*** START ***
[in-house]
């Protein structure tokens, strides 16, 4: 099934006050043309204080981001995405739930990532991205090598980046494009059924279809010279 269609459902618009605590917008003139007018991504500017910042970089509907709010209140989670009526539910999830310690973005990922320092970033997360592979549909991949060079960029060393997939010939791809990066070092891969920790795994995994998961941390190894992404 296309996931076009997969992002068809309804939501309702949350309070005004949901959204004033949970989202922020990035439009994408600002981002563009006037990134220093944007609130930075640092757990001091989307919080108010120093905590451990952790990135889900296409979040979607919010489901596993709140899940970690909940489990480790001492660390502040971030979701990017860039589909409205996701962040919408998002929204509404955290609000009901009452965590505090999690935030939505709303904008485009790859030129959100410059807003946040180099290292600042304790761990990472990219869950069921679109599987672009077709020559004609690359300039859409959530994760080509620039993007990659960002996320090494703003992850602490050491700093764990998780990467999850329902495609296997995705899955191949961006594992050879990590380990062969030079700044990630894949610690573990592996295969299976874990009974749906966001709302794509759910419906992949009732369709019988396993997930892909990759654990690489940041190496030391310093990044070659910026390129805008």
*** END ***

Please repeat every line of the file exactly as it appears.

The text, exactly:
[in-house]
């Protein structure tokens, strides 16, 4: 099934006050043309204080981001995405739930990532991205090598980046494009059924279809010279 269609459902618009605590917008003139007018991504500017910042970089509907709010209140989670009526539910999830310690973005990922320092970033997360592979549909991949060079960029060393997939010939791809990066070092891969920790795994995994998961941390190894992404 296309996931076009997969992002068809309804939501309702949350309070005004949901959204004033949970989202922020990035439009994408600002981002563009006037990134220093944007609130930075640092757990001091989307919080108010120093905590451990952790990135889900296409979040979607919010489901596993709140899940970690909940489990480790001492660390502040971030979701990017860039589909409205996701962040919408998002929204509404955290609000009901009452965590505090999690935030939505709303904008485009790859030129959100410059807003946040180099290292600042304790761990990472990219869950069921679109599987672009077709020559004609690359300039859409959530994760080509620039993007990659960002996320090494703003992850602490050491700093764990998780990467999850329902495609296997995705899955191949961006594992050879990590380990062969030079700044990630894949610690573990592996295969299976874990009974749906966001709302794509759910419906992949009732369709019988396993997930892909990759654990690489940041190496030391310093990044070659910026390129805008």